Did we really just see a First World War cavalry charge being mown down and blown to bits?
No matter how many times you see it, War Horse remains as remarkable as ever - an astonishing feat of stagecraft and imagination which thrillingly underlines theatre’s unique ability to take us to places you just can quite believe possible.
This is a production with the most enormous physical impact, quite stunningly lit but perhaps, above all, blessed with the true magic of puppetry.
The actors can act their socks off, but it’s hard to take your eyes off their gee gees, brought to life in the minutest of detail, never still, ears moving, feet stamping, exhaling, twitching... so real in fact that you almost stop seeing the puppeteers who animate them so superbly.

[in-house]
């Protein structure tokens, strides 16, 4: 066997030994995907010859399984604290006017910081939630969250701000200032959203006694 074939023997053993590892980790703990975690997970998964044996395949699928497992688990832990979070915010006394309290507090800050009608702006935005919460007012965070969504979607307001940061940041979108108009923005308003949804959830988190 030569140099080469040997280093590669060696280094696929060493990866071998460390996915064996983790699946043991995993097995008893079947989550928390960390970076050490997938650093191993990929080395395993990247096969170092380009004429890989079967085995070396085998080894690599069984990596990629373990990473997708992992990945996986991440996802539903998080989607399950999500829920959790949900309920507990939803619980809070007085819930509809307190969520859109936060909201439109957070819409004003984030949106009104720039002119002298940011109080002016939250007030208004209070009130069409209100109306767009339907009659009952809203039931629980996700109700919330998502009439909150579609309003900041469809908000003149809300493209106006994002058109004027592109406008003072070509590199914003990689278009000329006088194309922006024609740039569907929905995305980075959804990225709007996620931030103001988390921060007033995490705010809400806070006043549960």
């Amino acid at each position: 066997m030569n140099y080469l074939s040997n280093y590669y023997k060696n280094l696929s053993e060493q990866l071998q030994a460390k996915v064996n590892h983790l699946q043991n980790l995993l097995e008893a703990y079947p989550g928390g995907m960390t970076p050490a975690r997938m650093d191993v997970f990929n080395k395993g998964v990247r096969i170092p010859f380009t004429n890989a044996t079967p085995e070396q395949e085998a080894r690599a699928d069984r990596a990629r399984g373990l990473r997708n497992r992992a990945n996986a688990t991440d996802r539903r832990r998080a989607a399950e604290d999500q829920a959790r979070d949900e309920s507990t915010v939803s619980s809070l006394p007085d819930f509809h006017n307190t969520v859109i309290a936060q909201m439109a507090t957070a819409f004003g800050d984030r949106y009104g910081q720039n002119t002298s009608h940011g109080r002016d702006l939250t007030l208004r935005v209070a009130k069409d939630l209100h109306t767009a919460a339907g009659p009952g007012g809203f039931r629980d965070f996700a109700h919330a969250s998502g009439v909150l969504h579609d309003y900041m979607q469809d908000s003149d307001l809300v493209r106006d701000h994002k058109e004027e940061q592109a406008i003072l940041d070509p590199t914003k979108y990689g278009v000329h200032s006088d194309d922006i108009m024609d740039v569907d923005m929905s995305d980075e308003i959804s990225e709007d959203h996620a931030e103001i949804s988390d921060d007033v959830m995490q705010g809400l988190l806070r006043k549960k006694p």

Michael Morpurgo’s tale takes us from the ploughed fields of the West Country to the battlefields of northern France, as Albert enlists, under-age, to search for his beloved Joey, the horse his dodgy dad sold to the army.
There is a lovely even-handedness in the writing. We are not watching plucky Brits versus evil Hun. The Germans – in the person of Friedrich Muller (the excellent Peter Becker) – succumb to Joey’s humanising charms.
But it’s Albert Narracott – beautifully played by Thomas Dennis – we are rooting for as he searches for reunion.
This is theatre at its most epic – believable, brilliant and utterly engrossing.